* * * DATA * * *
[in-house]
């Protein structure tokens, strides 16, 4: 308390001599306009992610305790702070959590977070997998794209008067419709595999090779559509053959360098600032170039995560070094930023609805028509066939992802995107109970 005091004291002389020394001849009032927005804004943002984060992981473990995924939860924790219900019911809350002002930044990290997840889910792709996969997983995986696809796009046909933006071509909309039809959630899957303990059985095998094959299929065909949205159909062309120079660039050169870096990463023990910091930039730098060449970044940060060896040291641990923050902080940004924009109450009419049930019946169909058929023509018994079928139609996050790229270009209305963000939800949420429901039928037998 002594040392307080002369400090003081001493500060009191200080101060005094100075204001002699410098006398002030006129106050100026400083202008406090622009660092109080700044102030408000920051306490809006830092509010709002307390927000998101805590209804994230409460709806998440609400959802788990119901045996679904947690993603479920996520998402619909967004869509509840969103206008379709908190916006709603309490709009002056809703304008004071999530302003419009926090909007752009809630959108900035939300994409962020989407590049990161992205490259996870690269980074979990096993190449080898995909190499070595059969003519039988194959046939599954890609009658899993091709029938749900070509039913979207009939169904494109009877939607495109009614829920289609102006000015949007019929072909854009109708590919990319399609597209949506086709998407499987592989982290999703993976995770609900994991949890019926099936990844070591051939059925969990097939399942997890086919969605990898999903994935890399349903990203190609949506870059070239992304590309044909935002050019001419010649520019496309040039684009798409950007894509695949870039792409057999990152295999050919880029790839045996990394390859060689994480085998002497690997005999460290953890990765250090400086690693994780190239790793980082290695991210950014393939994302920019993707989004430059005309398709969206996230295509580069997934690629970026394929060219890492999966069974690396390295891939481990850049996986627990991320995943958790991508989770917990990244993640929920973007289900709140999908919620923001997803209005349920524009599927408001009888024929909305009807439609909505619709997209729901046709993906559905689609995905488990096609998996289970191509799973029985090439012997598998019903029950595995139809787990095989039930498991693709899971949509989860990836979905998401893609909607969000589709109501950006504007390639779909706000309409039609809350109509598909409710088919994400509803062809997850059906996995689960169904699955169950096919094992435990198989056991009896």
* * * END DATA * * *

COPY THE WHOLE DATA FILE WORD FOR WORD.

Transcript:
[in-house]
């Protein structure tokens, strides 16, 4: 308390001599306009992610305790702070959590977070997998794209008067419709595999090779559509053959360098600032170039995560070094930023609805028509066939992802995107109970 005091004291002389020394001849009032927005804004943002984060992981473990995924939860924790219900019911809350002002930044990290997840889910792709996969997983995986696809796009046909933006071509909309039809959630899957303990059985095998094959299929065909949205159909062309120079660039050169870096990463023990910091930039730098060449970044940060060896040291641990923050902080940004924009109450009419049930019946169909058929023509018994079928139609996050790229270009209305963000939800949420429901039928037998 002594040392307080002369400090003081001493500060009191200080101060005094100075204001002699410098006398002030006129106050100026400083202008406090622009660092109080700044102030408000920051306490809006830092509010709002307390927000998101805590209804994230409460709806998440609400959802788990119901045996679904947690993603479920996520998402619909967004869509509840969103206008379709908190916006709603309490709009002056809703304008004071999530302003419009926090909007752009809630959108900035939300994409962020989407590049990161992205490259996870690269980074979990096993190449080898995909190499070595059969003519039988194959046939599954890609009658899993091709029938749900070509039913979207009939169904494109009877939607495109009614829920289609102006000015949007019929072909854009109708590919990319399609597209949506086709998407499987592989982290999703993976995770609900994991949890019926099936990844070591051939059925969990097939399942997890086919969605990898999903994935890399349903990203190609949506870059070239992304590309044909935002050019001419010649520019496309040039684009798409950007894509695949870039792409057999990152295999050919880029790839045996990394390859060689994480085998002497690997005999460290953890990765250090400086690693994780190239790793980082290695991210950014393939994302920019993707989004430059005309398709969206996230295509580069997934690629970026394929060219890492999966069974690396390295891939481990850049996986627990991320995943958790991508989770917990990244993640929920973007289900709140999908919620923001997803209005349920524009599927408001009888024929909305009807439609909505619709997209729901046709993906559905689609995905488990096609998996289970191509799973029985090439012997598998019903029950595995139809787990095989039930498991693709899971949509989860990836979905998401893609909607969000589709109501950006504007390639779909706000309409039609809350109509598909409710088919994400509803062809997850059906996995689960169904699955169950096919094992435990198989056991009896």